1783 ENGLISH POETRY 1579-1830: SPENSER AND THE TRADITION

Rev. Samuel Hoole

John Scott of Amwell to James Beattie, 30 March 1783; Forbes, Life and Writings of James Beattie (1806) 2:125.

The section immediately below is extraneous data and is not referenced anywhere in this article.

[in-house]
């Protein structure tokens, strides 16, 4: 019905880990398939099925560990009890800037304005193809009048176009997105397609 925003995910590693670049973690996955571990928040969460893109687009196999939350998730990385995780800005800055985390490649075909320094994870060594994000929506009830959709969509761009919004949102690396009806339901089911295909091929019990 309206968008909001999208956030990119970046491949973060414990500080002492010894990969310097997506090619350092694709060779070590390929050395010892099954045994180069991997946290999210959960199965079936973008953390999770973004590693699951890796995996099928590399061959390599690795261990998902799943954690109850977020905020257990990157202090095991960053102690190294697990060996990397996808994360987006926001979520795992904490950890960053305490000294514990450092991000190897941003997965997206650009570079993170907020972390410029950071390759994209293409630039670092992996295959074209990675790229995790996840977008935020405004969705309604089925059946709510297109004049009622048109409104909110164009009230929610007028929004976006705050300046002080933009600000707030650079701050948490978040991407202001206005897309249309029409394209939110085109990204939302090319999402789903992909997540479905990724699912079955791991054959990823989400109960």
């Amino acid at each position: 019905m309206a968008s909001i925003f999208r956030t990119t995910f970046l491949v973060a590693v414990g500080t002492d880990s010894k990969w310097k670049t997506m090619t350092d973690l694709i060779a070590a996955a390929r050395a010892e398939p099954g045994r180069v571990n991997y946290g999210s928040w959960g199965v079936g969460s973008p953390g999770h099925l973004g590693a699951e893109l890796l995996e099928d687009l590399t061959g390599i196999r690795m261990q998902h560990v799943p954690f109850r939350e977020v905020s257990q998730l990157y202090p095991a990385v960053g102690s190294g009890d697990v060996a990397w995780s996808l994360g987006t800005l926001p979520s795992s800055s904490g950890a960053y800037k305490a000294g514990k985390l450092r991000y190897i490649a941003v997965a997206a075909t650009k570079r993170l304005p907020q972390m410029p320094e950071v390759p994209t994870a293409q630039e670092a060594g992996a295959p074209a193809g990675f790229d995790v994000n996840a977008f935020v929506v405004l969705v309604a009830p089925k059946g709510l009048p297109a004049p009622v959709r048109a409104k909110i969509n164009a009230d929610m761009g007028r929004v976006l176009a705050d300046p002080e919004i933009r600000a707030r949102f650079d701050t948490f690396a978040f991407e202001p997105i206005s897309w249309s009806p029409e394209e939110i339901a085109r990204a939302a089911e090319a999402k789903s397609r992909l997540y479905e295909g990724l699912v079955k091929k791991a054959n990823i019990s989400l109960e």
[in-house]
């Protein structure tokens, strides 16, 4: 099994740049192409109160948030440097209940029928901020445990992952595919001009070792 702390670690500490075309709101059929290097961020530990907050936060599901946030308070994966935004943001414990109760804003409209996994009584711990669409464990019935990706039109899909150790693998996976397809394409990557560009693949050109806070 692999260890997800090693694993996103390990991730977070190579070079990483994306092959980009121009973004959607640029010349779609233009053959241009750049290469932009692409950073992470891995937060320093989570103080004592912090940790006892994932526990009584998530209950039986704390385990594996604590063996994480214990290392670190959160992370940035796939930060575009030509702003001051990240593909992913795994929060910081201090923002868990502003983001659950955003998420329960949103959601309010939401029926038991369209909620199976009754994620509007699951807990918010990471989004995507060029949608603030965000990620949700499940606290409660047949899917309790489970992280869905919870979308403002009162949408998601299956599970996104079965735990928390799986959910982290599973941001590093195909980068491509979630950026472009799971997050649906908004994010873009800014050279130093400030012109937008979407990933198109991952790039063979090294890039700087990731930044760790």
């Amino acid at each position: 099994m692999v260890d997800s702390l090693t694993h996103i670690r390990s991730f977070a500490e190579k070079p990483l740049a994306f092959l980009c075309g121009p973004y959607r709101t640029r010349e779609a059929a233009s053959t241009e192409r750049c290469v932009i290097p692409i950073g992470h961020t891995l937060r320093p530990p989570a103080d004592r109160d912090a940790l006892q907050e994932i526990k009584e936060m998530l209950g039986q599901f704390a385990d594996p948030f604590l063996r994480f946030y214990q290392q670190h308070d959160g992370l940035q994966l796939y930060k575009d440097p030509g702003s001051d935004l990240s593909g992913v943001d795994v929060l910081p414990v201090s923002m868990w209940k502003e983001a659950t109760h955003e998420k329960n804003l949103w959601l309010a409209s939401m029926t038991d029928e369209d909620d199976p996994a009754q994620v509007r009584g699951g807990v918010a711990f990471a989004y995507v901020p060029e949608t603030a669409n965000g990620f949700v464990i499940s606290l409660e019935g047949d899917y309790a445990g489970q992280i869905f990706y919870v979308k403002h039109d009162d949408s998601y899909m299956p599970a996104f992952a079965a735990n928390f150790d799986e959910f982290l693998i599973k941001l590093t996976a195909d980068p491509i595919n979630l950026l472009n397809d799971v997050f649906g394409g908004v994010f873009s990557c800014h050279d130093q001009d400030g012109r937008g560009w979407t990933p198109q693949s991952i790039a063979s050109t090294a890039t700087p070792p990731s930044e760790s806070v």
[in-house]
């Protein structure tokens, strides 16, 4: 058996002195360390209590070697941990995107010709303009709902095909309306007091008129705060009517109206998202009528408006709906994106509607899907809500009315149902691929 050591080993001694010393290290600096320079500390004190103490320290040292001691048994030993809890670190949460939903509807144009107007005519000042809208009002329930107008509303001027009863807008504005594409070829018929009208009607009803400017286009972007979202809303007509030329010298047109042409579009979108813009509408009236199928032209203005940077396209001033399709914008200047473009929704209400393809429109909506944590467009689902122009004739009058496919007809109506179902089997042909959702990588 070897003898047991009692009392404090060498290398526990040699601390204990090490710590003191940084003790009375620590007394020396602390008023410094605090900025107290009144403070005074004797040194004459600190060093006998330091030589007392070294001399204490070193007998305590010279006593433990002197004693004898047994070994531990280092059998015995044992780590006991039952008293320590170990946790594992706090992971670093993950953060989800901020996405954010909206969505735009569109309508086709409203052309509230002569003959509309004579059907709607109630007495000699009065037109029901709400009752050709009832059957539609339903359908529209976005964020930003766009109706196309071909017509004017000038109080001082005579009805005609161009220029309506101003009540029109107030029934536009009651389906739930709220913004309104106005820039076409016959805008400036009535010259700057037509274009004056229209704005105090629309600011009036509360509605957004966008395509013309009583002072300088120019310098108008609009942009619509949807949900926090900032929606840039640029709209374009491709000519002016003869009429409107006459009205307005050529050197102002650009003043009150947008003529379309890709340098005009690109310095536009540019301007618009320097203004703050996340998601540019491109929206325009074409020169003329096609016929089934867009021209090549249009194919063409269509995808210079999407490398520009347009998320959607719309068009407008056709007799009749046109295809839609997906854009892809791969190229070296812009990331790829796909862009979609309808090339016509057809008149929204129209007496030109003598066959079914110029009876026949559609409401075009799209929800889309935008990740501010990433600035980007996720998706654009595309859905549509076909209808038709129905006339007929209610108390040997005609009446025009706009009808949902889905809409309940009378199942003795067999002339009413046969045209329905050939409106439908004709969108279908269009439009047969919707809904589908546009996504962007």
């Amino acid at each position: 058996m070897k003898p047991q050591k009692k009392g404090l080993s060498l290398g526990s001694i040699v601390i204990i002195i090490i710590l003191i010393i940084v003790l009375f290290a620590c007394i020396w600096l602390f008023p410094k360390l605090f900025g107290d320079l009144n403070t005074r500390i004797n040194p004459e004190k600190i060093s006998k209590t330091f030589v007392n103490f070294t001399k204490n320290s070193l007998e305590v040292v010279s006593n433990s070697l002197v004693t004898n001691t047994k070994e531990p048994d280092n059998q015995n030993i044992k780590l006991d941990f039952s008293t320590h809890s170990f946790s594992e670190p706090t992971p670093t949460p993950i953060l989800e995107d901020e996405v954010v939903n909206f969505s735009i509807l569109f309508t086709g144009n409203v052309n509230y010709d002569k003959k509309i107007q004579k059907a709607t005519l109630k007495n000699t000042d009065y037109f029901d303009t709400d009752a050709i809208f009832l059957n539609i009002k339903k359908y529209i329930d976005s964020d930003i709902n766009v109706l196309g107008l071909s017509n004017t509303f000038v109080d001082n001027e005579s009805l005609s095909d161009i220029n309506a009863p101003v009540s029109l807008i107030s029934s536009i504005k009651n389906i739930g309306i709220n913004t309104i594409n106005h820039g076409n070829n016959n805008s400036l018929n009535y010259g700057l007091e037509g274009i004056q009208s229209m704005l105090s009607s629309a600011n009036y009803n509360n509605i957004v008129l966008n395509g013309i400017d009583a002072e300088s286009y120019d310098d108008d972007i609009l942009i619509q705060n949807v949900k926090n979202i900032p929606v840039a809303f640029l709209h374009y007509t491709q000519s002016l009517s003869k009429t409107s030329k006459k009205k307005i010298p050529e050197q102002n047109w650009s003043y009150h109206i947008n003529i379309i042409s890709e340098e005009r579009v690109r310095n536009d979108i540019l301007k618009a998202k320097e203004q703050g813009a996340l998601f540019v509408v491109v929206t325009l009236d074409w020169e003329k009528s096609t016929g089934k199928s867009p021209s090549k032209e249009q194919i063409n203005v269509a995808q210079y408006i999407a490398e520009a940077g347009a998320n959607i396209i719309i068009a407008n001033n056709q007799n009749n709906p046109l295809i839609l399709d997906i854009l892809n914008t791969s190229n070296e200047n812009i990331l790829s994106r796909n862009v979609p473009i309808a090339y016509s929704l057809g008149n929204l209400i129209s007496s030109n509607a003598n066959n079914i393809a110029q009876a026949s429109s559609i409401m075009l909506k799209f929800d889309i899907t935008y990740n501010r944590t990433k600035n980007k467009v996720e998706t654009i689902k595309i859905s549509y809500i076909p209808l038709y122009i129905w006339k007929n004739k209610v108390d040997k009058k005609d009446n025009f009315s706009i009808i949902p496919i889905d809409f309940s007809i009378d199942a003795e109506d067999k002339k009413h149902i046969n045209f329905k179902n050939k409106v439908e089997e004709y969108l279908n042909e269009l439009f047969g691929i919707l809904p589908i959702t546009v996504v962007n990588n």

I do not recollect, whether I mentioned in my former letter two recent publications, in the poetical way, of considerable merit. The one is called Aurelia, or the Contest, a mock epic, in censure of the ladies for painting their faces, and other fashionable female foibles. This is written by the younger Hoole, son of the translator of Ariosto, who published a pretty imitation of the Bath Guide, entitled Modern Manners. He is a young man, and I think a rising genius; his last poem has not many faults, it is indeed rather too long. The other publication is called, The Village, a very classical composition, but also too long; and very unnecessarily, and I think absurdly, divided into two books. It seems designed as a contrast to Goldsmith's Deserted Village, in one point of view; that is, so far as Goldsmith's expatiates on the felicities and innocencies of rural life. The author of The Village takes the dark side of the question; he paints all with a sombre pencil; too justly, perhaps, but, to me at least, unpleasingly. We know there is no unmixed happiness in any state of life, but one does not wish to be perpetually told so. The author of the above is a Mr. Crabbe, who published a poem, called The Library, about two years ago. I am told he was an apprentice to a surgeon in Suffolk, but, on the display of his poetical talents, met with friends, who advised him to take orders, and gave him a living. Literary merit, in this age, rarely meets such encouragement.